Indian pediatrician attacked by masked intrudersBy Minivan News | August 15th, 2010 | Category: News in Brief | 3 comments An Indian pediatrician working at Kudahuvadhoo Hospital in Dhaal Atoll was stabbed in his home by a group of masked men, according to a report in Haveeru.
According to Hospital Manager Ahmed Nashid, the attack occurred on Saturday night 10 minutes after the doctor arrived home from the hospital, when the group forced in his door. The doctor was stabbed in the arm and leg when he was unable to give the men any money.
“The doctor said his money was deposited in the bank,” Nashid told Haveeru.
Three suspects have been arrested in connection with the matter, Sub Inspector of Police Ahmed Shiyam told the newspaper.
Expat doctors deserting MaldivesBy JJ Robinson | November 23rd, 2009 | Category: Society | No Comments » Expatriate doctors are deserting the Maldives because of poor facilities and uncertainty over their pay, according to a doctor working at Indira Gandhi Memorial Hospital (IGMH).
“We’ve lost five expat doctors in the internal medicine department in the last four months,” said Dr Ibrahim Shiham. “Only one has been replaced, and from an island so not a new recruit.”
Foreign medical staff are vital to the country’s health services and comprise 85 per cent of the country’s doctors, according to Shiham, most of whom come from India with some from Nepal and Pakistan.
Many are showing reluctance to renew their contracts, Shiham claimed, because the latest round of cuts to government salaries have added to the uncertainty that followed the efforts to standardise civil servant renumeration in January.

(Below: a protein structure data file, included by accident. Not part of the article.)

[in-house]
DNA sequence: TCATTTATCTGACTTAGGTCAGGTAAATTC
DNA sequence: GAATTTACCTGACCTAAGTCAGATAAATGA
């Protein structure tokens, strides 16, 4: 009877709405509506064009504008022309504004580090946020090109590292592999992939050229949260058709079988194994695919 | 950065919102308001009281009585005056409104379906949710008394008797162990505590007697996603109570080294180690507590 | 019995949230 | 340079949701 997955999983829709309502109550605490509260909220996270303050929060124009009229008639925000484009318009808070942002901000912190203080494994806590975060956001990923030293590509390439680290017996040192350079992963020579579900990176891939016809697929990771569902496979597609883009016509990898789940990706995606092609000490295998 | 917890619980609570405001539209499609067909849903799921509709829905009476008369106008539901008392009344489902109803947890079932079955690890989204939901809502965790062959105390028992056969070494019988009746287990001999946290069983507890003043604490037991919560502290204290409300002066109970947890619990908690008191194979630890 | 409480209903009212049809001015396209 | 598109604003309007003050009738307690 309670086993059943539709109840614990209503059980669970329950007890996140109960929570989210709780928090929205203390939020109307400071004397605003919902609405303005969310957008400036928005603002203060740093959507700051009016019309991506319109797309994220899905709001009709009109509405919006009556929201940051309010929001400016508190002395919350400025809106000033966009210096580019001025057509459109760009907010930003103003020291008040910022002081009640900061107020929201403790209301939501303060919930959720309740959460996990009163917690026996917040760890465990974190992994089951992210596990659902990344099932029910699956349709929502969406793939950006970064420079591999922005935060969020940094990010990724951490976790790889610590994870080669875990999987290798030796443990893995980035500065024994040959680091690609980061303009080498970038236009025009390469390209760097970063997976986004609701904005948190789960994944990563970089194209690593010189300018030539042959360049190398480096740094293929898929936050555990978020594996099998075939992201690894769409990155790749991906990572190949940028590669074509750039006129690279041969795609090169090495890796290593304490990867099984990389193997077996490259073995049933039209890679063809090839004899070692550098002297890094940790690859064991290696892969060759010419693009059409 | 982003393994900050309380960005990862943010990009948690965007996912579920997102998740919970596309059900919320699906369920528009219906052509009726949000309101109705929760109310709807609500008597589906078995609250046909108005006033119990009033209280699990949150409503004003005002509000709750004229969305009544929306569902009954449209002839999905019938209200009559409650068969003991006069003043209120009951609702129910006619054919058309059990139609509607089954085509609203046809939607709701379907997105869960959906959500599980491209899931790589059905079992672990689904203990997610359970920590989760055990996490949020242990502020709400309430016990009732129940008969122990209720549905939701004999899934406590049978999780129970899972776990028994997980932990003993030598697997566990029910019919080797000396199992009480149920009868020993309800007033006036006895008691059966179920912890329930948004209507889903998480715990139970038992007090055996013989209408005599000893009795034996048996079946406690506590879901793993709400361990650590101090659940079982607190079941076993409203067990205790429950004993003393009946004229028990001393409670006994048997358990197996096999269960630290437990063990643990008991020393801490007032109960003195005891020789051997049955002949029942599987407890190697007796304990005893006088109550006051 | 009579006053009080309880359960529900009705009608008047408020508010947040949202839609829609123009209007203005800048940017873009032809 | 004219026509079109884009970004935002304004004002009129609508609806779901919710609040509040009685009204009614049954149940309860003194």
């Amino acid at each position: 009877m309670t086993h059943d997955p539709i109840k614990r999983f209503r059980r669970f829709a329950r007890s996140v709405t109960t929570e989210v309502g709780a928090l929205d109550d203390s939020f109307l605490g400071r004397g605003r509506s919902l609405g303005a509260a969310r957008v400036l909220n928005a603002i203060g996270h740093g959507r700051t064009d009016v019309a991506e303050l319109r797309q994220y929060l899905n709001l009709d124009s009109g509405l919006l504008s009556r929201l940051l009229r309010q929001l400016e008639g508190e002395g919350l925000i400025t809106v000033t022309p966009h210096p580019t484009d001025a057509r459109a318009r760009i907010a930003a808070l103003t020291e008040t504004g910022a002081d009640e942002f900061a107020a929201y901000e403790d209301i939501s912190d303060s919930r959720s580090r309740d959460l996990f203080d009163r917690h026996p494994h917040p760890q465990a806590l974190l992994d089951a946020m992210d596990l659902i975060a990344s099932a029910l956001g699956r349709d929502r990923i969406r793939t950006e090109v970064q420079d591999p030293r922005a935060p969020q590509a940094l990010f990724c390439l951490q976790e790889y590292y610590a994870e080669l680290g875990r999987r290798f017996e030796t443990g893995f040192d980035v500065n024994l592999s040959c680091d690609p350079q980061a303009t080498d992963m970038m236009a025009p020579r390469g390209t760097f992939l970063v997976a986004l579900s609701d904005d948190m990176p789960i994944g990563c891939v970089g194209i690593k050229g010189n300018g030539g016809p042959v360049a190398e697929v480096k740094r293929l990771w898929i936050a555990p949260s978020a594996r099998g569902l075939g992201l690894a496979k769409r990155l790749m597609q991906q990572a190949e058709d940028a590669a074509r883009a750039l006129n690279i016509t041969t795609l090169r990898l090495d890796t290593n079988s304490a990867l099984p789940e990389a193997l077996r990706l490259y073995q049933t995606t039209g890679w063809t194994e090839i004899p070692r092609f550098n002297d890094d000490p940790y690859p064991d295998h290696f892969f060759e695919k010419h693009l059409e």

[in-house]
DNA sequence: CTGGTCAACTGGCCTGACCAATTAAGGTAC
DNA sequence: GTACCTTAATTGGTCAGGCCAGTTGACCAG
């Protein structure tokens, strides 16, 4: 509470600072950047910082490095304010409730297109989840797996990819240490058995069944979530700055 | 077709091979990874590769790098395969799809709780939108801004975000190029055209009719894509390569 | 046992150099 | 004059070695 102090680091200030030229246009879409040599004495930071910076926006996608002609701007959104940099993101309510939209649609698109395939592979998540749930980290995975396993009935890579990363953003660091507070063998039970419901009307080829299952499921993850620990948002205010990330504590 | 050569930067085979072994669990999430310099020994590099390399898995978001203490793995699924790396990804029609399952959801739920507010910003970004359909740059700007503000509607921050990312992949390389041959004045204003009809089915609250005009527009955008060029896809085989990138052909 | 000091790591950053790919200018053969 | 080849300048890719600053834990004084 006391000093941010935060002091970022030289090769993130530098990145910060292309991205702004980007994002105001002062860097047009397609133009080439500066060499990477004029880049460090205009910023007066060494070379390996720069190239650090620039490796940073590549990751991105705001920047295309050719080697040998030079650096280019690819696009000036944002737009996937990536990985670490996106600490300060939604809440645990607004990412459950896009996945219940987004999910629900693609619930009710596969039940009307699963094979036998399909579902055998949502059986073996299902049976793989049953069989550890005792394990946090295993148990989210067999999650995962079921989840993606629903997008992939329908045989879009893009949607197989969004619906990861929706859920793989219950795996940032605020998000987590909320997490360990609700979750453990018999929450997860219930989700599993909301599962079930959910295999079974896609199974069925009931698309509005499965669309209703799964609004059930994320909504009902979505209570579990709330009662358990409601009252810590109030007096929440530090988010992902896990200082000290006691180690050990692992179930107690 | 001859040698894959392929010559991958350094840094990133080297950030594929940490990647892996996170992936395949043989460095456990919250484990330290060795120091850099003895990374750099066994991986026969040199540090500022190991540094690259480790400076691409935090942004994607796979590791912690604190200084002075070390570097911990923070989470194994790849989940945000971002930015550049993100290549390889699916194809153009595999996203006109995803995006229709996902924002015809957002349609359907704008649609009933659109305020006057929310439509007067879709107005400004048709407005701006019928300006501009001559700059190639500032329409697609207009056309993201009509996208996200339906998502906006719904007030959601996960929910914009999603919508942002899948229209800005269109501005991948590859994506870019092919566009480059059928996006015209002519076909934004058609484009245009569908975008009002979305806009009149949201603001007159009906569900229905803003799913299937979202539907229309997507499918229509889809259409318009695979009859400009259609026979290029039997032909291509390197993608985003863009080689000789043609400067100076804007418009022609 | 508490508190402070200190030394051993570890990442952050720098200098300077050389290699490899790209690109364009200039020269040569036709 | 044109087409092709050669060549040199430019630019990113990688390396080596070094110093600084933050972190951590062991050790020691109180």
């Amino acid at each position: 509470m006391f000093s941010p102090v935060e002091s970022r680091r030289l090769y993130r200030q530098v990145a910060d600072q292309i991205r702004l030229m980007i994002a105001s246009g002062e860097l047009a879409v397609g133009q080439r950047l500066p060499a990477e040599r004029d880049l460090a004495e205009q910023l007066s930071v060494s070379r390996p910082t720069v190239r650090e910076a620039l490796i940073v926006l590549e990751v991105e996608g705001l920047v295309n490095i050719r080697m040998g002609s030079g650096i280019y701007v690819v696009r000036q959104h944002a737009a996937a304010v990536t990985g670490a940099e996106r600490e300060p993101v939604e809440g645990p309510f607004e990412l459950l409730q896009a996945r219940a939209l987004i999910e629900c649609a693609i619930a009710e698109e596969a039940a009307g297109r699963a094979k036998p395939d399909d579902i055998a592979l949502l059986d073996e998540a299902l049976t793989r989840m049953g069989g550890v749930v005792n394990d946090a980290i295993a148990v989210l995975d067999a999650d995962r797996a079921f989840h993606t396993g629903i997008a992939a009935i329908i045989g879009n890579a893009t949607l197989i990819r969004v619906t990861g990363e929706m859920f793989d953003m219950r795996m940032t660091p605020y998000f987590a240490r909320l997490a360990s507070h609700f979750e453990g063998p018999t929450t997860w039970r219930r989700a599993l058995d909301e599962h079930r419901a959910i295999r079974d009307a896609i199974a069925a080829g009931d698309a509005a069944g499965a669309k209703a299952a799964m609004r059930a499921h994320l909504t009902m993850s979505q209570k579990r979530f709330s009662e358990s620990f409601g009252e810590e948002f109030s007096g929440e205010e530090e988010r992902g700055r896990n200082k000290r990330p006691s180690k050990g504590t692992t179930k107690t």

“What actually happened was a lot of pay scales were streamlined, and doctors’ basic salary, including allowances, was ultimately down 30 to 40 per cent. So what [the government] did was invent another allowance to take it to the original break-even level. But the extra allowance has no legal standing, and in theory doctor’s salaries got a major decrease.”
With their salaries “propped up and not in the rulebook”, many expatriate doctors “started talking about leaving and looking for other opportunities,” according to Shiham.
“People who’ve been working [in IGMH] for 14-15 years have begun leaving in the last four months,” he added, when their contracts come up for renewal – something he says was rare in the past. “They realised that once they sign the contract there’s not much they can do [if the allowance is withdrawn].”
Deputy Director of the Health Ministry, Abdul Samad Abdul Rahman, said three specialists and six medical officers had left the Maldives in the last two months, and that replacements were declining offers because of the lower wages.
So, there we are again. This is the real situation out here.